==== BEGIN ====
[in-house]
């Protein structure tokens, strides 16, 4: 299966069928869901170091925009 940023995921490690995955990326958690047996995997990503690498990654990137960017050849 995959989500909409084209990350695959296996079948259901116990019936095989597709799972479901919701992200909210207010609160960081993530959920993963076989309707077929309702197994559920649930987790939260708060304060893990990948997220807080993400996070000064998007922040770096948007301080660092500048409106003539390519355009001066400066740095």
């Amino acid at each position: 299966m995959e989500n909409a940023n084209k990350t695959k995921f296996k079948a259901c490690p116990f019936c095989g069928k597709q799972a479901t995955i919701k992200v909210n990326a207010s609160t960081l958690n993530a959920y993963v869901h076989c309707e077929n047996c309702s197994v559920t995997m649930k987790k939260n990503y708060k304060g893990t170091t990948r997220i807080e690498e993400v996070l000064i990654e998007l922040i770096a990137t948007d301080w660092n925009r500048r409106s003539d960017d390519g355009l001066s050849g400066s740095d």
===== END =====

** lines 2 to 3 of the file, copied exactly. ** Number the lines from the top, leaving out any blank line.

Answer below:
């Protein structure tokens, strides 16, 4: 299966069928869901170091925009 940023995921490690995955990326958690047996995997990503690498990654990137960017050849 995959989500909409084209990350695959296996079948259901116990019936095989597709799972479901919701992200909210207010609160960081993530959920993963076989309707077929309702197994559920649930987790939260708060304060893990990948997220807080993400996070000064998007922040770096948007301080660092500048409106003539390519355009001066400066740095």
């Amino acid at each position: 299966m995959e989500n909409a940023n084209k990350t695959k995921f296996k079948a259901c490690p116990f019936c095989g069928k597709q799972a479901t995955i919701k992200v909210n990326a207010s609160t960081l958690n993530a959920y993963v869901h076989c309707e077929n047996c309702s197994v559920t995997m649930k987790k939260n990503y708060k304060g893990t170091t990948r997220i807080e690498e993400v996070l000064i990654e998007l922040i770096a990137t948007d301080w660092n925009r500048r409106s003539d960017d390519g355009l001066s050849g400066s740095d």